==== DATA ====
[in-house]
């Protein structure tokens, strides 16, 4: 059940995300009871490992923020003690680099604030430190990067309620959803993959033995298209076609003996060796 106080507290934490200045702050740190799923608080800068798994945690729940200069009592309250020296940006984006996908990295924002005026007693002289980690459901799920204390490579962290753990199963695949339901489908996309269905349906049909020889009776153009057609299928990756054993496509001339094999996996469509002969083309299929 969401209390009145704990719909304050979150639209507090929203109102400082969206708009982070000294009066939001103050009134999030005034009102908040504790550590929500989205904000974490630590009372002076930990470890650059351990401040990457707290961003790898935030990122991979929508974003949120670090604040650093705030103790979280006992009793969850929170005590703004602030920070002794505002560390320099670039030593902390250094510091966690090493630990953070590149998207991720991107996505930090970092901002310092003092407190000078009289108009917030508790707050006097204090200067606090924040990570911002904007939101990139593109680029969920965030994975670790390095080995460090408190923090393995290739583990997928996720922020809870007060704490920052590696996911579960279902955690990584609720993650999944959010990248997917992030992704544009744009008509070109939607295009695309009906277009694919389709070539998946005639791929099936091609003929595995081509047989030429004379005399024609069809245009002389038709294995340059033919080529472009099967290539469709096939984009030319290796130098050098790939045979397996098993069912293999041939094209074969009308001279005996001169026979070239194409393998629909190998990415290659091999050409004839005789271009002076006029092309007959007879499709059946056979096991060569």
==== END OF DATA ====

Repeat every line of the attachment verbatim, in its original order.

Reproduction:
[in-house]
């Protein structure tokens, strides 16, 4: 059940995300009871490992923020003690680099604030430190990067309620959803993959033995298209076609003996060796 106080507290934490200045702050740190799923608080800068798994945690729940200069009592309250020296940006984006996908990295924002005026007693002289980690459901799920204390490579962290753990199963695949339901489908996309269905349906049909020889009776153009057609299928990756054993496509001339094999996996469509002969083309299929 969401209390009145704990719909304050979150639209507090929203109102400082969206708009982070000294009066939001103050009134999030005034009102908040504790550590929500989205904000974490630590009372002076930990470890650059351990401040990457707290961003790898935030990122991979929508974003949120670090604040650093705030103790979280006992009793969850929170005590703004602030920070002794505002560390320099670039030593902390250094510091966690090493630990953070590149998207991720991107996505930090970092901002310092003092407190000078009289108009917030508790707050006097204090200067606090924040990570911002904007939101990139593109680029969920965030994975670790390095080995460090408190923090393995290739583990997928996720922020809870007060704490920052590696996911579960279902955690990584609720993650999944959010990248997917992030992704544009744009008509070109939607295009695309009906277009694919389709070539998946005639791929099936091609003929595995081509047989030429004379005399024609069809245009002389038709294995340059033919080529472009099967290539469709096939984009030319290796130098050098790939045979397996098993069912293999041939094209074969009308001279005996001169026979070239194409393998629909190998990415290659091999050409004839005789271009002076006029092309007959007879499709059946056979096991060569």